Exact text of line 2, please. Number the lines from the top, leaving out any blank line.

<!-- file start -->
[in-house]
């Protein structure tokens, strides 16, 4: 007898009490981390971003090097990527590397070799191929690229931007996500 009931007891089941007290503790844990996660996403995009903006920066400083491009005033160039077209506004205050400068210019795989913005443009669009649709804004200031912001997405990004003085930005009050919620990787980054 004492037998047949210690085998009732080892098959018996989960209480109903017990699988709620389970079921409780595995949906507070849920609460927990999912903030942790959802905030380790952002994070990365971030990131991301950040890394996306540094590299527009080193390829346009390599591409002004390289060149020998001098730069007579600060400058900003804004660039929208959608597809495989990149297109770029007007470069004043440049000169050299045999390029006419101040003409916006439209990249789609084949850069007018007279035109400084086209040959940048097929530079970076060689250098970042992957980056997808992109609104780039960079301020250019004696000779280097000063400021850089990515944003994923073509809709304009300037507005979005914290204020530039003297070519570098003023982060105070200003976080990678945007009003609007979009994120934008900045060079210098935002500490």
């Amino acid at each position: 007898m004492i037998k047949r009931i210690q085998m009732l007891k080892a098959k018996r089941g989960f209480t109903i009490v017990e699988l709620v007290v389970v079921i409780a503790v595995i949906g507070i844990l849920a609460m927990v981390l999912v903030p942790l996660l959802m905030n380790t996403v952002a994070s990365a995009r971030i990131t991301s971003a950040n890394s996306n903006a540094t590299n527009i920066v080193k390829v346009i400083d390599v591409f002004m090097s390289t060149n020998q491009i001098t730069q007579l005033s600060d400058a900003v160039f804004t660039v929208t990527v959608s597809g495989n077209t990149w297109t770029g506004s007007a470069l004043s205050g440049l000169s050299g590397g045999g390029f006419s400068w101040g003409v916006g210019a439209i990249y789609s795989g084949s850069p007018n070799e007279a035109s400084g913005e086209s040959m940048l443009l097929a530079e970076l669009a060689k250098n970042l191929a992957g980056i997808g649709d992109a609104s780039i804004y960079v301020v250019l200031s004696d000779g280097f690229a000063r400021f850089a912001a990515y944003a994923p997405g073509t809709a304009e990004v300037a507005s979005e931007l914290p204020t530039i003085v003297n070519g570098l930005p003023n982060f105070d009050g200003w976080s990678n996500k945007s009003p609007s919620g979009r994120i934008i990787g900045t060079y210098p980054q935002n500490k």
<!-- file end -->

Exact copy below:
């Protein structure tokens, strides 16, 4: 007898009490981390971003090097990527590397070799191929690229931007996500 009931007891089941007290503790844990996660996403995009903006920066400083491009005033160039077209506004205050400068210019795989913005443009669009649709804004200031912001997405990004003085930005009050919620990787980054 004492037998047949210690085998009732080892098959018996989960209480109903017990699988709620389970079921409780595995949906507070849920609460927990999912903030942790959802905030380790952002994070990365971030990131991301950040890394996306540094590299527009080193390829346009390599591409002004390289060149020998001098730069007579600060400058900003804004660039929208959608597809495989990149297109770029007007470069004043440049000169050299045999390029006419101040003409916006439209990249789609084949850069007018007279035109400084086209040959940048097929530079970076060689250098970042992957980056997808992109609104780039960079301020250019004696000779280097000063400021850089990515944003994923073509809709304009300037507005979005914290204020530039003297070519570098003023982060105070200003976080990678945007009003609007979009994120934008900045060079210098935002500490």